Vidal stands as a metaphor and Representative for all of Franco’s movement and thus he represents all the horrors and oppression in one person. In Paul Julian Smith’s Review of Pans Labyrinth from Film Quarterly , Vol. 60, No. 4 (Summer 2007) he states that Vidal “embodies a masculinity so exclusive it barely acknowledges the existence of the feminine. Welcoming his pregnant wife and stepdaughter to the mill he addresses them in the masculine plural form (“Bienvenidos”) on the assumption that the unborn child, his true priority, is a boy. As he brutishly announces, a son must be born where his father is, even if this endangers the life of the mother; and, in childbirth, the mother must be sacrificed to ensure the survival of the son who will bear the father’s name!” from this we can see that to Vidal Carmen (and therefore all mothers) are just tools to ensure the fathers name lives on with Vidal representing all of Franco’s ideas we see how mothers in Spain are now nothing more than tools for the fascist men show even more of the horror of being a woman in this time as they are nothing more than second class citizens useful for nothing but making children. The film constantly makes Vidal out to be the true monster in amongst all this fantasy as both the evil creatures and dangerous in Ofelia must overcome in her trails represent him and the issues he causes as Ofelia must get Golden key from the Toad which is destroying a tree as Dopido points out “it is a clear link to Vidal’s storeroom key, that Mercedes needs to get vital supplies for the Maquis.” And he also says that “The Toad symbolises the Francoist regime that was sucking the life out of Spain” in how it is destroying the nature for greed and leaving others to staff showing how Vidal himself is just a symbol for the Horror of the Francoist Regime. While the most iconic moment of horror in the film of the monstrous Pale Manis not without also being made into a double of Vidal as he sits at a huge dining table that “mirrors Captain Vidal’s dinner party” this and with the depictions on the wall of the pale man killing children help link the monstrous pale man to Vidal as both have a stock pile of food while the place around them suffers and we see evidence of both committing murder upon children as the pictures of the pale man doing it and of course how in the end of the film Vidal has murdered his step daughter. By the end of the film Vidal has also taken a more monstrous appearance due to the slash in his lip leaving him looking like some sort of deformed monsters and finally his inhumanity is reflected on his outside appearance by this scar. All this linking to Vidal as an inhuman creates shows how Del Toro wants us to view the fascist regime as an inhuman horror that tortured those who lived under it just like how the Toad stole food, The Pale Man eats the fairies and Vidal murders the innocent Ofelia.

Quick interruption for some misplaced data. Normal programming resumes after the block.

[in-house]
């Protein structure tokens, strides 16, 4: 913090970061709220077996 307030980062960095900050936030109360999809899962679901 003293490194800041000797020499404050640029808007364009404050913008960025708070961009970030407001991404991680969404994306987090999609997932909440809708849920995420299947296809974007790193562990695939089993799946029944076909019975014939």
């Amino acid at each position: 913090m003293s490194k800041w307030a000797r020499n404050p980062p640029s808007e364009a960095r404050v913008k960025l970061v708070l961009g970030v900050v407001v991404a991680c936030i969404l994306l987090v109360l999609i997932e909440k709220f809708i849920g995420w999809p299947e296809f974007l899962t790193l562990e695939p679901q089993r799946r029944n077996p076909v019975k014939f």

Unlike most rite of passage fantasy films Pans Labyrinth has a much darker tone to its fantasy elements this can be seen in the creatures of the film for example the Faun. Throughout the film the Faun acts as Ofelia’s guide through her trials telling her what to do, but after each trial the Faun becomes younger this suggests that the Faun is using Ofelia for its own gain and is “Both Trickster and guide” this builds distrust to the Faun. The altera motives of the Faun are hinted at when Mercedes tells Ofelia “’My grandma always warned me to beware of Fauns.” This line helps highlight the manipulative aspects of the Faun and also show another example of female knowledge and stories as the grandmother is right to distrust Fauns. This distrust culminates in when the Faun tells Ofelia to kill her little brother (who at this point in her journey to becoming a woman has become her surrogate son) as the Faun needs the blood of an innocent. The blood of an innocent highlights the darkness to this magic as it seems to be something more akin to films like ‘The Witch’ than the other coming of age fantasy tales like ‘Harry Potter’. In this film we can see a more Greek myth like portrayal of the fantasy and the other worlds as the Faun seems to use Ofelia for its own gain and is indifferent to her suffering. This creates a sense of fear and horror throughout the film over the Fauns motives and what they might do to Ofelia. It also reflects how little of a guide Ofelia has in this world due to the death of her father and mother and the wickedness of the step father the closes thing she has to someone to trust is the trickster Faun.

Bibliography

  • Diestro Dopido Mar Pans Labyrinth Ofelia and Memory
  • Paul Julian Smith, Pan’s Labyrinth (El laberinto del fauno) Film Quarterly, Vol. 60, No. 4 (Summer 2007), pp. 4-9
  • University of California Press https://www.jstor.org/stable/10.1525/fq.2007.60.4.4 
16 December 2021